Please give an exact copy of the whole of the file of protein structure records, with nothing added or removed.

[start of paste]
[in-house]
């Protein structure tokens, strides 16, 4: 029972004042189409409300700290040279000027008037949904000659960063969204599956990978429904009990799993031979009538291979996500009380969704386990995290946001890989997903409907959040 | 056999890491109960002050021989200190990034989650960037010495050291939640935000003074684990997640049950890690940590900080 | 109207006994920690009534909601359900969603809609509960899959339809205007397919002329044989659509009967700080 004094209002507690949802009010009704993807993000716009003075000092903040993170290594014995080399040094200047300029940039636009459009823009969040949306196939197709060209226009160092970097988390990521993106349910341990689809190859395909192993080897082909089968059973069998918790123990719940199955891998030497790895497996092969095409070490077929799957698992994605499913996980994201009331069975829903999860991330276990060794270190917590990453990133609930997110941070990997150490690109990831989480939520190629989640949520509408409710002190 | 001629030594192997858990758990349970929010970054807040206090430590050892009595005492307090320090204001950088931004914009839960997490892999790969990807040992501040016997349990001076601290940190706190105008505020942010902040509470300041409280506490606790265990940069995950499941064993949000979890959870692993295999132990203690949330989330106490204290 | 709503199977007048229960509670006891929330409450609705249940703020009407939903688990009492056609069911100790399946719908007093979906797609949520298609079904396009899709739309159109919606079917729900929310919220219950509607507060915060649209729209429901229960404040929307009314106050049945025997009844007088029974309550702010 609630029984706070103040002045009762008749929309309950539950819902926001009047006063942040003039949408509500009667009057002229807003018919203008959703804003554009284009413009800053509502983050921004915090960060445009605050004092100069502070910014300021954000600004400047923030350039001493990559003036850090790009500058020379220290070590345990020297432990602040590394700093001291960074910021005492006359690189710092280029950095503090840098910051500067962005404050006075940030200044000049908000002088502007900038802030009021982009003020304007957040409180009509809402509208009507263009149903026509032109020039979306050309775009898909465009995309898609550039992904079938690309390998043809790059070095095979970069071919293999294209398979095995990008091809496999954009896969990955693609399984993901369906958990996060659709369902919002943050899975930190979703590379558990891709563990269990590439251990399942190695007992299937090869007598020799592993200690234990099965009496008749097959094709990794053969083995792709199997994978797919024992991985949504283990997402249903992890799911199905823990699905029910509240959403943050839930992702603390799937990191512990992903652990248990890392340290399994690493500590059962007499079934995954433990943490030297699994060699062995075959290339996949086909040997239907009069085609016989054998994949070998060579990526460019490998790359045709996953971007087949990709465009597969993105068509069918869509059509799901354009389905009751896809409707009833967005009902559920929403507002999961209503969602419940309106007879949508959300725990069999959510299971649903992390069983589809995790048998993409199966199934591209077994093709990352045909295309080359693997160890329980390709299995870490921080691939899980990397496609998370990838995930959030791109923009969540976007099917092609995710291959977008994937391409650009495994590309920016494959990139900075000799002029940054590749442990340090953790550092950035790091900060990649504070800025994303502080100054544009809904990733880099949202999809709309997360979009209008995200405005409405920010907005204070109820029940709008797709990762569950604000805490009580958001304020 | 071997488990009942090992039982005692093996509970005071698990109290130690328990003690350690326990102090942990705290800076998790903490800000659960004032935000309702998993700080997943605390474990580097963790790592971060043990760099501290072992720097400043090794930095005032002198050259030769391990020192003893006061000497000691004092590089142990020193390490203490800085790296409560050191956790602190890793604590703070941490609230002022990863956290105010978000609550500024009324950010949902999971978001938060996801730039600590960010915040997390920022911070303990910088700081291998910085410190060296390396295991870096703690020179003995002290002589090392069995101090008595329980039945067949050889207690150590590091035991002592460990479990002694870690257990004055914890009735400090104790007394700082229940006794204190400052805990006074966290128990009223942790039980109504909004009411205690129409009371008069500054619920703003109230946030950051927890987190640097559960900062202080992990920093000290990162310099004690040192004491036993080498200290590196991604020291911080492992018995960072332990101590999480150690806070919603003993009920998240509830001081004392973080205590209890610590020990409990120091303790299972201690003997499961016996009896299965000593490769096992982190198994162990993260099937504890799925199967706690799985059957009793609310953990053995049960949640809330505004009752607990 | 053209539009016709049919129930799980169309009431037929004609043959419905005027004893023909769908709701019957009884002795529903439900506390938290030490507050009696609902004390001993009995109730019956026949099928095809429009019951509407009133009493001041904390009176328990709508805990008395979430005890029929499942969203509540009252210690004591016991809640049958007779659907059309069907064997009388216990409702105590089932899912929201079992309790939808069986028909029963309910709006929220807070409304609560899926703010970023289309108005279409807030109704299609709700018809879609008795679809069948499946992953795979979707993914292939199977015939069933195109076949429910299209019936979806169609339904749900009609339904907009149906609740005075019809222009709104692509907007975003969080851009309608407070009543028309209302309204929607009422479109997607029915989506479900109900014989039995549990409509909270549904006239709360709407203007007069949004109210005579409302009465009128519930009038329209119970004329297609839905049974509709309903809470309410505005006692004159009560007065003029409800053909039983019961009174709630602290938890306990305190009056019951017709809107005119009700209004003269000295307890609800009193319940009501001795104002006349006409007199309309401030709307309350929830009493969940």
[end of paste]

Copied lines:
[in-house]
């Protein structure tokens, strides 16, 4: 029972004042189409409300700290040279000027008037949904000659960063969204599956990978429904009990799993031979009538291979996500009380969704386990995290946001890989997903409907959040 | 056999890491109960002050021989200190990034989650960037010495050291939640935000003074684990997640049950890690940590900080 | 109207006994920690009534909601359900969603809609509960899959339809205007397919002329044989659509009967700080 004094209002507690949802009010009704993807993000716009003075000092903040993170290594014995080399040094200047300029940039636009459009823009969040949306196939197709060209226009160092970097988390990521993106349910341990689809190859395909192993080897082909089968059973069998918790123990719940199955891998030497790895497996092969095409070490077929799957698992994605499913996980994201009331069975829903999860991330276990060794270190917590990453990133609930997110941070990997150490690109990831989480939520190629989640949520509408409710002190 | 001629030594192997858990758990349970929010970054807040206090430590050892009595005492307090320090204001950088931004914009839960997490892999790969990807040992501040016997349990001076601290940190706190105008505020942010902040509470300041409280506490606790265990940069995950499941064993949000979890959870692993295999132990203690949330989330106490204290 | 709503199977007048229960509670006891929330409450609705249940703020009407939903688990009492056609069911100790399946719908007093979906797609949520298609079904396009899709739309159109919606079917729900929310919220219950509607507060915060649209729209429901229960404040929307009314106050049945025997009844007088029974309550702010 609630029984706070103040002045009762008749929309309950539950819902926001009047006063942040003039949408509500009667009057002229807003018919203008959703804003554009284009413009800053509502983050921004915090960060445009605050004092100069502070910014300021954000600004400047923030350039001493990559003036850090790009500058020379220290070590345990020297432990602040590394700093001291960074910021005492006359690189710092280029950095503090840098910051500067962005404050006075940030200044000049908000002088502007900038802030009021982009003020304007957040409180009509809402509208009507263009149903026509032109020039979306050309775009898909465009995309898609550039992904079938690309390998043809790059070095095979970069071919293999294209398979095995990008091809496999954009896969990955693609399984993901369906958990996060659709369902919002943050899975930190979703590379558990891709563990269990590439251990399942190695007992299937090869007598020799592993200690234990099965009496008749097959094709990794053969083995792709199997994978797919024992991985949504283990997402249903992890799911199905823990699905029910509240959403943050839930992702603390799937990191512990992903652990248990890392340290399994690493500590059962007499079934995954433990943490030297699994060699062995075959290339996949086909040997239907009069085609016989054998994949070998060579990526460019490998790359045709996953971007087949990709465009597969993105068509069918869509059509799901354009389905009751896809409707009833967005009902559920929403507002999961209503969602419940309106007879949508959300725990069999959510299971649903992390069983589809995790048998993409199966199934591209077994093709990352045909295309080359693997160890329980390709299995870490921080691939899980990397496609998370990838995930959030791109923009969540976007099917092609995710291959977008994937391409650009495994590309920016494959990139900075000799002029940054590749442990340090953790550092950035790091900060990649504070800025994303502080100054544009809904990733880099949202999809709309997360979009209008995200405005409405920010907005204070109820029940709008797709990762569950604000805490009580958001304020 | 071997488990009942090992039982005692093996509970005071698990109290130690328990003690350690326990102090942990705290800076998790903490800000659960004032935000309702998993700080997943605390474990580097963790790592971060043990760099501290072992720097400043090794930095005032002198050259030769391990020192003893006061000497000691004092590089142990020193390490203490800085790296409560050191956790602190890793604590703070941490609230002022990863956290105010978000609550500024009324950010949902999971978001938060996801730039600590960010915040997390920022911070303990910088700081291998910085410190060296390396295991870096703690020179003995002290002589090392069995101090008595329980039945067949050889207690150590590091035991002592460990479990002694870690257990004055914890009735400090104790007394700082229940006794204190400052805990006074966290128990009223942790039980109504909004009411205690129409009371008069500054619920703003109230946030950051927890987190640097559960900062202080992990920093000290990162310099004690040192004491036993080498200290590196991604020291911080492992018995960072332990101590999480150690806070919603003993009920998240509830001081004392973080205590209890610590020990409990120091303790299972201690003997499961016996009896299965000593490769096992982190198994162990993260099937504890799925199967706690799985059957009793609310953990053995049960949640809330505004009752607990 | 053209539009016709049919129930799980169309009431037929004609043959419905005027004893023909769908709701019957009884002795529903439900506390938290030490507050009696609902004390001993009995109730019956026949099928095809429009019951509407009133009493001041904390009176328990709508805990008395979430005890029929499942969203509540009252210690004591016991809640049958007779659907059309069907064997009388216990409702105590089932899912929201079992309790939808069986028909029963309910709006929220807070409304609560899926703010970023289309108005279409807030109704299609709700018809879609008795679809069948499946992953795979979707993914292939199977015939069933195109076949429910299209019936979806169609339904749900009609339904907009149906609740005075019809222009709104692509907007975003969080851009309608407070009543028309209302309204929607009422479109997607029915989506479900109900014989039995549990409509909270549904006239709360709407203007007069949004109210005579409302009465009128519930009038329209119970004329297609839905049974509709309903809470309410505005006692004159009560007065003029409800053909039983019961009174709630602290938890306990305190009056019951017709809107005119009700209004003269000295307890609800009193319940009501001795104002006349006409007199309309401030709307309350929830009493969940």